Of the Sedarises, it’s apparent that Gretchen is, or at least was, the funniest, if her brother David’s family memoirs are any indication, and if you don’t count their mother, that grande dame of impatient dish, cigarette punctuation, restless disgust, and curse-at-the-kids nonchalance. David, today, is funny too, enough to sell books like cans of soda. Amy, by the evidence on the public table, is a second-string Sedaris—possessed of a rosy reputation among comics, she has only unrecognizable bit roles, a stint at Second City, and the short-lived Comedy Central series Strangers With Candy to commend her. Now that SWC is a full-on movie, one might well wonder how Amy plays in meetings (fabulously, I’d guess), and how it was that a failed and peculiar cable sitcom was seen fit to reconstitute as a film, which is a far less forgiving form in terms of shtick, repetitive jokes, slack-jawed plotting, and caricature.
Sedaris certainly called in her chits—first shown at Sundance last year, Strangers With Candy is top-heavy with guest stars (Matthew Broderick, Sarah Jessica Parker, Philip Seymour Hoffman, Allison Janney) and co-producers (Stephen Colbert, David Letterman). Whatever: The movie, for those unfamiliar with the show, represents a particular varietal of arrhythmic, conscientiously anti-witty comedy. Andy Kaufman is the style’s St. Joan, occupying the borderland between blackout yuks and discomfiting performance art. Often enough, overripe unfunniness is the joke.
As the film’s hub, Sedaris, under a clownish ton of white-trash makeup and a never shampooed wig, is Jerri, an ex-junkie-hooker-hood fresh from decades in prison. A high school dropout, she returns to her alma mater in the hopes of making her comatose dad (an inexcusably wasted Dan Hedaya) proud, or something, but the real loin of the matter is Sedaris’s conception of her character. Set in Lowdown Sketch World, Strangers is abjectly ludicrous, but even here Jerri is an alien creation, prone to gargoylish mugging and dim-witted non sequiturs. No one in the film notices Jerri’s age, or her psychotic behavior; most of the cast (except, perhaps, for the implacable Ian Holm as a charlatan shrink) have no idea how to react to Sedaris. (Margaret Dumont–style awkwardness is the rule, especially for the teenagers.)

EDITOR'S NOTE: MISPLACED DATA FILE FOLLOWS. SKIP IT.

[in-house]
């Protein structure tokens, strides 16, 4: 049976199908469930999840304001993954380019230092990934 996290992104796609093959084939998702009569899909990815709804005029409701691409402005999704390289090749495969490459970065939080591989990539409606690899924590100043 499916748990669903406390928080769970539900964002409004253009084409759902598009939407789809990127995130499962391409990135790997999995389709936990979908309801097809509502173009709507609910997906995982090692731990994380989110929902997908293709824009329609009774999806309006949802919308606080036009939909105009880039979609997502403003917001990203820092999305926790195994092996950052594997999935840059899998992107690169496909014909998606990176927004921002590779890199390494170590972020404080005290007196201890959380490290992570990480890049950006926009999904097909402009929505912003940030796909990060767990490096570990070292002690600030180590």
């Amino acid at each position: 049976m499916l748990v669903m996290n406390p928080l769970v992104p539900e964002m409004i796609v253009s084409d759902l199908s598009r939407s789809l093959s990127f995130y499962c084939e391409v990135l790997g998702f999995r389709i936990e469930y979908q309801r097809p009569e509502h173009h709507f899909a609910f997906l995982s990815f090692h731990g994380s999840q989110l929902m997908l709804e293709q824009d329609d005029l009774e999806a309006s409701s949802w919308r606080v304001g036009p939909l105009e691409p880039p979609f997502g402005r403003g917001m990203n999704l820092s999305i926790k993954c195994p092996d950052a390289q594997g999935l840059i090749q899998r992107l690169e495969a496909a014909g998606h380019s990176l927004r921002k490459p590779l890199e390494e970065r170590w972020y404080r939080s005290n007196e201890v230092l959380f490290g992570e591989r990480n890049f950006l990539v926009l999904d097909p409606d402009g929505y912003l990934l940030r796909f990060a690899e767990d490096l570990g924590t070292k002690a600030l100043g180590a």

She’s a committed spectacle, but hardly an incisive comedienne. When the all-sober Jerri takes a joint hit, everyone just stands back and watches her smash lamps and furniture in what’s supposed to be a flashback seizure. Comic turned first-time director Paul Dinello has the timing of a tar-pit victim; too often the dead air surrounding a gag is merely filled with Sedaris in close-up, screwing up her eyes and letting her fake buck teeth hang out of her mouth.
Mannered and odd, Strangers With Candy—show or movie, because there is little functional difference between them—is a daring shot in the dark, but it misses the barn. (And I do mean dark: Another comedy handicap is Oliver Bokelberg’s shadowy cinematography, giving many scenes the unbefitting gloom of a cheap thriller.) Predictably, the peripheral ideas are funniest: The school itself is a dukedom of misappropriated funds, with a faculty sauna and lounge—that is, a working bar. Colbert’s irate science prof is a testy neo-Christian who teaches anti-Galileo doctrine; Justin Theroux’s window of opportunity as a driving instructor who throws himself across his students’ windshields is far too small. Greg Hollimon, as Principal Onyx Blackman—the film’s kiss-my-ass middle school racism and homophobia aren’t meant as “real,” but an ironic exploitation thereof—is riotously gruff and blithely corrupt, even when he greets his underlings with a booming “Hi di ho!”
A few tense moments surrounding a ringing doorbell are, amid the shrugs, distended pauses, and goofy faces, a relative oasis of lurking humor. (Hoffman, on the other hand, acts as if he’d dropped by for lunch, and got shanghaied.) Strangers With Candy regularly lampoons junkie-reparation melodramas and after-school specials, but with so little focus it’s never clear what the film, or even Sedaris’s vaudeville buffoon incarnation, is supposed to be parodying. That may be its fascination for some—it’s a satire without a baseline, free-floating in its own self-indulgent ether. It’s always hard to tell which misfired films may gain a video/cable slacker cult with the roll of years and the application of recreational dope, but something tells me that, sometime in the bored future, a bang of that weed may convert Sedaris’s lark into a revelation.
This article from the Village Voice Archive was posted on June 20, 2006